Never tell a casino you’re going to short change it.
On Monday, the Atlantic City Council approved a five-year budget required by Governor Chris Christie and the New Jersey legislature as an alternative to a state takeover of the city’s finances. Included in the five-year plan was a balanced 2017 budget, as well as a settlement of $103 million on the $150 million in tax refunds owed to Borgata Hotel & Casino.
For most, the budget was quite an achievement and worthy of applause. For Borgata, the budget wasn’t nearly as important as the fact that the casino would receive nearly $50 million less than what it should be getting from Atlantic City.
The resort casino released a statement via general counsel Joe Corbo:
“Borgata has not agreed to accept any offer to settle its tax refund judgments and pending tax appeals,” the statement began.
It went on to say that the casino has exhibited a willingness to compromise on the money owed to it, but that it’s seeking a “fair and equitable settlement.” The statement added that the casino looks forward to resuming settlement talks once the city’s fiscal plan is approved by the state.
The details of the ‘settlement’: Quick payment and future credit
The push back from Borgata isn’t necessarily a surprise; after all, the $103 million settlement put forth by the city council represents a more than 30 percent reduction in the original tax refunds owed to the casino.
However, according to the Philadelphia Inquirer, the plan actually calls for an additional $8.5 million in property tax refunds in the final quarter of the 2016-17 fiscal year. The proposed budget also includes a payment deadline of 90 days. For the financially weak city, the deal seems fair: $111.5 million in payments, $103 million of which is due in 90 days.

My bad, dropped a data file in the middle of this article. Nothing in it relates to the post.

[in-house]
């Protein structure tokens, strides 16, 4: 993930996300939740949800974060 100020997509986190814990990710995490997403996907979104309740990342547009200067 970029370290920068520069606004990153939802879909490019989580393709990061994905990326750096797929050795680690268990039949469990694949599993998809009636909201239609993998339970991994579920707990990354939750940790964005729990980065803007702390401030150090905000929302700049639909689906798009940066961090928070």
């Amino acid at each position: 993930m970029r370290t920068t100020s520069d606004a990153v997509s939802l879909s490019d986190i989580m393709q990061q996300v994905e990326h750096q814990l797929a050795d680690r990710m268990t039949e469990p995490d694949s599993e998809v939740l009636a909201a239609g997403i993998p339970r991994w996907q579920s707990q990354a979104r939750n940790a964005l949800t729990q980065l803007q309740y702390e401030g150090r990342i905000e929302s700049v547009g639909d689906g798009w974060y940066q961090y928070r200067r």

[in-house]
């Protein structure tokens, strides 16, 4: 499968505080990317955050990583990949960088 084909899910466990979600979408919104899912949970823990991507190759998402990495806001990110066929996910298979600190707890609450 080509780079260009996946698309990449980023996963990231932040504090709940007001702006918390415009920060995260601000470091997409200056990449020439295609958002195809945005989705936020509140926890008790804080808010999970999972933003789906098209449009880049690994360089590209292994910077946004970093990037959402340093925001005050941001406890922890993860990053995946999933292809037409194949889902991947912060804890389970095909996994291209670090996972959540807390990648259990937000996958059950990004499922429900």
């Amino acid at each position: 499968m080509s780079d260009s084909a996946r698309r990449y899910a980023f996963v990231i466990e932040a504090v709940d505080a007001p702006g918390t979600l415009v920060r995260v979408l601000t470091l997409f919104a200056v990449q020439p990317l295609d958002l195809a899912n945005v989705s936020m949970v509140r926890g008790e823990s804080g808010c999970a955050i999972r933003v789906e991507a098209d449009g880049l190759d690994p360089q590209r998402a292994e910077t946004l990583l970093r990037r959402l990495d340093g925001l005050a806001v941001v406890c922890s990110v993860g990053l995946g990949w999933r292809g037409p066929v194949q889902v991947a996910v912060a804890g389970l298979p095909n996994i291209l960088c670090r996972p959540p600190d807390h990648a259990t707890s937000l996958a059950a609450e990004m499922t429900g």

The state now must make a decision as to whether it will accept the five-year budget. Should the state approve the budget, big changes are on the way, wrote the Press of Atlantic City. One hundred city workers will be laid off and Bader Field will be sold to the city’s water authority, the paper said.
Borgata tallies profitable third quarter
Before the low-ball offer from the city, Borgata had enjoyed relatively good success during the past few months. In July, the casino took in $84.8 million — $80.8 million from land-based revenue and the rest from NJ online gambling.
The take for the month was so big, in fact, that it was, according to industry experts, Borgata’s biggest month in its 13-year history. The monthly win totals for the past the months are:
- July: $84.8 million, up from $71.8 million in 2015
- August: $65.5 million, down from $71 million in 2015
- September: $64.2 million, up from $62.9 million in 2015
In all, the casino’s win over the past quarter is up $8.8 million over the previous year.
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